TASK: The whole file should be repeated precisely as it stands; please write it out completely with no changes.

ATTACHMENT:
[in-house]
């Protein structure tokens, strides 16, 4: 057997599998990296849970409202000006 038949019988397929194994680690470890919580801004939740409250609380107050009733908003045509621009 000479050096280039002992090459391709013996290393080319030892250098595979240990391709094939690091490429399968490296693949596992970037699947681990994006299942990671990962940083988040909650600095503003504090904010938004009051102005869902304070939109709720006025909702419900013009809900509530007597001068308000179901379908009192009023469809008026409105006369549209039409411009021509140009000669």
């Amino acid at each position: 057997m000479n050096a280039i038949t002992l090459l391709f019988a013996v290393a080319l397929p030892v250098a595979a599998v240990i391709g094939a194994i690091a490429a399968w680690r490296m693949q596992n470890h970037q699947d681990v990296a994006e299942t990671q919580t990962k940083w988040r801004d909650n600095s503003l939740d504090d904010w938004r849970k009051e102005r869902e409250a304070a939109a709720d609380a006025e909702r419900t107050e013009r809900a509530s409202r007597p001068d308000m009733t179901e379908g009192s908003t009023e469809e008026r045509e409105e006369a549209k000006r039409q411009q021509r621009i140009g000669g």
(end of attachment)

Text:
[in-house]
């Protein structure tokens, strides 16, 4: 057997599998990296849970409202000006 038949019988397929194994680690470890919580801004939740409250609380107050009733908003045509621009 000479050096280039002992090459391709013996290393080319030892250098595979240990391709094939690091490429399968490296693949596992970037699947681990994006299942990671990962940083988040909650600095503003504090904010938004009051102005869902304070939109709720006025909702419900013009809900509530007597001068308000179901379908009192009023469809008026409105006369549209039409411009021509140009000669």
């Amino acid at each position: 057997m000479n050096a280039i038949t002992l090459l391709f019988a013996v290393a080319l397929p030892v250098a595979a599998v240990i391709g094939a194994i690091a490429a399968w680690r490296m693949q596992n470890h970037q699947d681990v990296a994006e299942t990671q919580t990962k940083w988040r801004d909650n600095s503003l939740d504090d904010w938004r849970k009051e102005r869902e409250a304070a939109a709720d609380a006025e909702r419900t107050e013009r809900a509530s409202r007597p001068d308000m009733t179901e379908g009192s908003t009023e469809e008026r045509e409105e006369a549209k000006r039409q411009q021509r621009i140009g000669g």